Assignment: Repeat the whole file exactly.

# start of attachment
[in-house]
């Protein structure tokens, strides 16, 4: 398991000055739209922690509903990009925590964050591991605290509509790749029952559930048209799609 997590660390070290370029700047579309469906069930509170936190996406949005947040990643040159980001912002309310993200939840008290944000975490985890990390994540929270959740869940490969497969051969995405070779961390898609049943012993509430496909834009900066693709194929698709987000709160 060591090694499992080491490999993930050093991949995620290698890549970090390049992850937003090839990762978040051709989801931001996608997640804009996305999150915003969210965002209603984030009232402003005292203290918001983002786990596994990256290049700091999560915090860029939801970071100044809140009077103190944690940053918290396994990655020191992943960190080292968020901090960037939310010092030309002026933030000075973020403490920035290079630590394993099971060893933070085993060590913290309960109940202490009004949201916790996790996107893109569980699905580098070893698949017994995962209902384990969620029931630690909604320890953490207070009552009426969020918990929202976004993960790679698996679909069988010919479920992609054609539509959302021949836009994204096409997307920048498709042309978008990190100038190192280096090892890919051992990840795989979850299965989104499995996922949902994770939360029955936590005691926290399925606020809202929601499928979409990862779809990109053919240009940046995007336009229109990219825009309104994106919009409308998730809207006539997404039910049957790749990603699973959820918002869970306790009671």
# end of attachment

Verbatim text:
[in-house]
């Protein structure tokens, strides 16, 4: 398991000055739209922690509903990009925590964050591991605290509509790749029952559930048209799609 997590660390070290370029700047579309469906069930509170936190996406949005947040990643040159980001912002309310993200939840008290944000975490985890990390994540929270959740869940490969497969051969995405070779961390898609049943012993509430496909834009900066693709194929698709987000709160 060591090694499992080491490999993930050093991949995620290698890549970090390049992850937003090839990762978040051709989801931001996608997640804009996305999150915003969210965002209603984030009232402003005292203290918001983002786990596994990256290049700091999560915090860029939801970071100044809140009077103190944690940053918290396994990655020191992943960190080292968020901090960037939310010092030309002026933030000075973020403490920035290079630590394993099971060893933070085993060590913290309960109940202490009004949201916790996790996107893109569980699905580098070893698949017994995962209902384990969620029931630690909604320890953490207070009552009426969020918990929202976004993960790679698996679909069988010919479920992609054609539509959302021949836009994204096409997307920048498709042309978008990190100038190192280096090892890919051992990840795989979850299965989104499995996922949902994770939360029955936590005691926290399925606020809202929601499928979409990862779809990109053919240009940046995007336009229109990219825009309104994106919009409308998730809207006539997404039910049957790749990603699973959820918002869970306790009671």